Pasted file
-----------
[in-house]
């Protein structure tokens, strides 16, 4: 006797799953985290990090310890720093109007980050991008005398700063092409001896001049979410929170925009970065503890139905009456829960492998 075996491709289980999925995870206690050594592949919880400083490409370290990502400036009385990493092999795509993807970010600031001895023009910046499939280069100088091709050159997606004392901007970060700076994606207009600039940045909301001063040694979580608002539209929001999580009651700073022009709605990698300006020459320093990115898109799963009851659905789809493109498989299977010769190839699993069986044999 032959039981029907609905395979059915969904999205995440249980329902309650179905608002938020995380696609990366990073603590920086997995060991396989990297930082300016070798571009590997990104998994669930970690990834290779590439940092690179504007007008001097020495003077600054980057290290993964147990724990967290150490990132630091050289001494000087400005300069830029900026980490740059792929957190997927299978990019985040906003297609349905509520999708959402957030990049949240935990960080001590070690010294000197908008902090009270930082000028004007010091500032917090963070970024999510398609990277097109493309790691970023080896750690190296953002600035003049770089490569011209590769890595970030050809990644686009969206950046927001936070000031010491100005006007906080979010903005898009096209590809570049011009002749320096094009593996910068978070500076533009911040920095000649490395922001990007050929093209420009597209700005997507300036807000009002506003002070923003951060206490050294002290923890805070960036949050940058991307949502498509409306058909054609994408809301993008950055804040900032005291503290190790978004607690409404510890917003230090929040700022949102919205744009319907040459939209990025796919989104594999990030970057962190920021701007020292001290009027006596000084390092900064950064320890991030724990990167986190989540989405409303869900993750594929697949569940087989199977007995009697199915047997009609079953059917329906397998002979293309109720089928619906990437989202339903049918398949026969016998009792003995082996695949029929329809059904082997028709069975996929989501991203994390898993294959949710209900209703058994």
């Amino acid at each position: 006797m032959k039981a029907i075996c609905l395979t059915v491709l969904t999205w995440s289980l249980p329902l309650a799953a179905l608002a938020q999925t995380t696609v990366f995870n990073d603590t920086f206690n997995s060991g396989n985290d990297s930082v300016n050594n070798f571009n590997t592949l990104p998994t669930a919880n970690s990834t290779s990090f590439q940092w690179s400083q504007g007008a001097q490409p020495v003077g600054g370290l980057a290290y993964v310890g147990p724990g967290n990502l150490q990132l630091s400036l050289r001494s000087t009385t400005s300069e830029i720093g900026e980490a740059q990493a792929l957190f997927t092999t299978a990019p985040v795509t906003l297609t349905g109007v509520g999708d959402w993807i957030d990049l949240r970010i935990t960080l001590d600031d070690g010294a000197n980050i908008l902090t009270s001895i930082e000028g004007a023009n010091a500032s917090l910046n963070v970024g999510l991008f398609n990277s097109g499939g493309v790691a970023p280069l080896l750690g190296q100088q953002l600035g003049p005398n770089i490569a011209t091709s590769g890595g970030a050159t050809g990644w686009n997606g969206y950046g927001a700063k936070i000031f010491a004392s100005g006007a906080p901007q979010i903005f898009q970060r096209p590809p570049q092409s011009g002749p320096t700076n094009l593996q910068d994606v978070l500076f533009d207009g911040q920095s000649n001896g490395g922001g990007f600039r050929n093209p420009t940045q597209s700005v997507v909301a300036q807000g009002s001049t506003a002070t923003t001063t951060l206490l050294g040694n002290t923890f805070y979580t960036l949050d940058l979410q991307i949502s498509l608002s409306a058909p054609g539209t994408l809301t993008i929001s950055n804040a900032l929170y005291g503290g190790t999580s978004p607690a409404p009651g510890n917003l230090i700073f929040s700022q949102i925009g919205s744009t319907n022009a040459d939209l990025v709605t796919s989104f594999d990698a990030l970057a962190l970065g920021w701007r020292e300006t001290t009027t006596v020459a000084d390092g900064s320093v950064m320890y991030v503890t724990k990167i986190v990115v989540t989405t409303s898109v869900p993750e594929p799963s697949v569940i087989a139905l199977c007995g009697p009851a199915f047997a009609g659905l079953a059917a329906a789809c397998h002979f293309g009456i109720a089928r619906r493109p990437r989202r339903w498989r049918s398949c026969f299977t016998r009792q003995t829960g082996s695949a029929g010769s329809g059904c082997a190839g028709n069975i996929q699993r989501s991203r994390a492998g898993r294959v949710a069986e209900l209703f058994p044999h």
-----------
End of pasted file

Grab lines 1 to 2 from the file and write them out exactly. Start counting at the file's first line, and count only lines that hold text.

[in-house]
């Protein structure tokens, strides 16, 4: 006797799953985290990090310890720093109007980050991008005398700063092409001896001049979410929170925009970065503890139905009456829960492998 075996491709289980999925995870206690050594592949919880400083490409370290990502400036009385990493092999795509993807970010600031001895023009910046499939280069100088091709050159997606004392901007970060700076994606207009600039940045909301001063040694979580608002539209929001999580009651700073022009709605990698300006020459320093990115898109799963009851659905789809493109498989299977010769190839699993069986044999 032959039981029907609905395979059915969904999205995440249980329902309650179905608002938020995380696609990366990073603590920086997995060991396989990297930082300016070798571009590997990104998994669930970690990834290779590439940092690179504007007008001097020495003077600054980057290290993964147990724990967290150490990132630091050289001494000087400005300069830029900026980490740059792929957190997927299978990019985040906003297609349905509520999708959402957030990049949240935990960080001590070690010294000197908008902090009270930082000028004007010091500032917090963070970024999510398609990277097109493309790691970023080896750690190296953002600035003049770089490569011209590769890595970030050809990644686009969206950046927001936070000031010491100005006007906080979010903005898009096209590809570049011009002749320096094009593996910068978070500076533009911040920095000649490395922001990007050929093209420009597209700005997507300036807000009002506003002070923003951060206490050294002290923890805070960036949050940058991307949502498509409306058909054609994408809301993008950055804040900032005291503290190790978004607690409404510890917003230090929040700022949102919205744009319907040459939209990025796919989104594999990030970057962190920021701007020292001290009027006596000084390092900064950064320890991030724990990167986190989540989405409303869900993750594929697949569940087989199977007995009697199915047997009609079953059917329906397998002979293309109720089928619906990437989202339903049918398949026969016998009792003995082996695949029929329809059904082997028709069975996929989501991203994390898993294959949710209900209703058994």